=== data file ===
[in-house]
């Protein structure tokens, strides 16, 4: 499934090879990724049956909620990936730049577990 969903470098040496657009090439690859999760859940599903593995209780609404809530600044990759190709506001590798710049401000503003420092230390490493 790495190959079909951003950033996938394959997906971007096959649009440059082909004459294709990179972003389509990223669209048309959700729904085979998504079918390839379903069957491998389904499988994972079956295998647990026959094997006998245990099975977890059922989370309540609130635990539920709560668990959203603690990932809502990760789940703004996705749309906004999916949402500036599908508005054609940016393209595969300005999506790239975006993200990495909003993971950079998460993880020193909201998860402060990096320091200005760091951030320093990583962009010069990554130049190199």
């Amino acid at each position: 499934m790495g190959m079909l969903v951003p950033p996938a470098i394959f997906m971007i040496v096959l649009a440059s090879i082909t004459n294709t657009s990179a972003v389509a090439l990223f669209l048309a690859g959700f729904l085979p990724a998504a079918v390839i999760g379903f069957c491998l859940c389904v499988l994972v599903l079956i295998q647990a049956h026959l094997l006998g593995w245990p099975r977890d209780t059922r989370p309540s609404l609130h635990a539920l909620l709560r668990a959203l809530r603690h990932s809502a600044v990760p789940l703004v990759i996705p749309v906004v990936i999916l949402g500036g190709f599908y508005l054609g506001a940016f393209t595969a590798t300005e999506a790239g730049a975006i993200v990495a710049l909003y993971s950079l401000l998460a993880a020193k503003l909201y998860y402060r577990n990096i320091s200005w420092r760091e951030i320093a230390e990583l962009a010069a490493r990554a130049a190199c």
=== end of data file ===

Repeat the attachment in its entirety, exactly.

[in-house]
């Protein structure tokens, strides 16, 4: 499934090879990724049956909620990936730049577990 969903470098040496657009090439690859999760859940599903593995209780609404809530600044990759190709506001590798710049401000503003420092230390490493 790495190959079909951003950033996938394959997906971007096959649009440059082909004459294709990179972003389509990223669209048309959700729904085979998504079918390839379903069957491998389904499988994972079956295998647990026959094997006998245990099975977890059922989370309540609130635990539920709560668990959203603690990932809502990760789940703004996705749309906004999916949402500036599908508005054609940016393209595969300005999506790239975006993200990495909003993971950079998460993880020193909201998860402060990096320091200005760091951030320093990583962009010069990554130049190199």
């Amino acid at each position: 499934m790495g190959m079909l969903v951003p950033p996938a470098i394959f997906m971007i040496v096959l649009a440059s090879i082909t004459n294709t657009s990179a972003v389509a090439l990223f669209l048309a690859g959700f729904l085979p990724a998504a079918v390839i999760g379903f069957c491998l859940c389904v499988l994972v599903l079956i295998q647990a049956h026959l094997l006998g593995w245990p099975r977890d209780t059922r989370p309540s609404l609130h635990a539920l909620l709560r668990a959203l809530r603690h990932s809502a600044v990760p789940l703004v990759i996705p749309v906004v990936i999916l949402g500036g190709f599908y508005l054609g506001a940016f393209t595969a590798t300005e999506a790239g730049a975006i993200v990495a710049l909003y993971s950079l401000l998460a993880a020193k503003l909201y998860y402060r577990n990096i320091s200005w420092r760091e951030i320093a230390e990583l962009a010069a490493r990554a130049a190199c």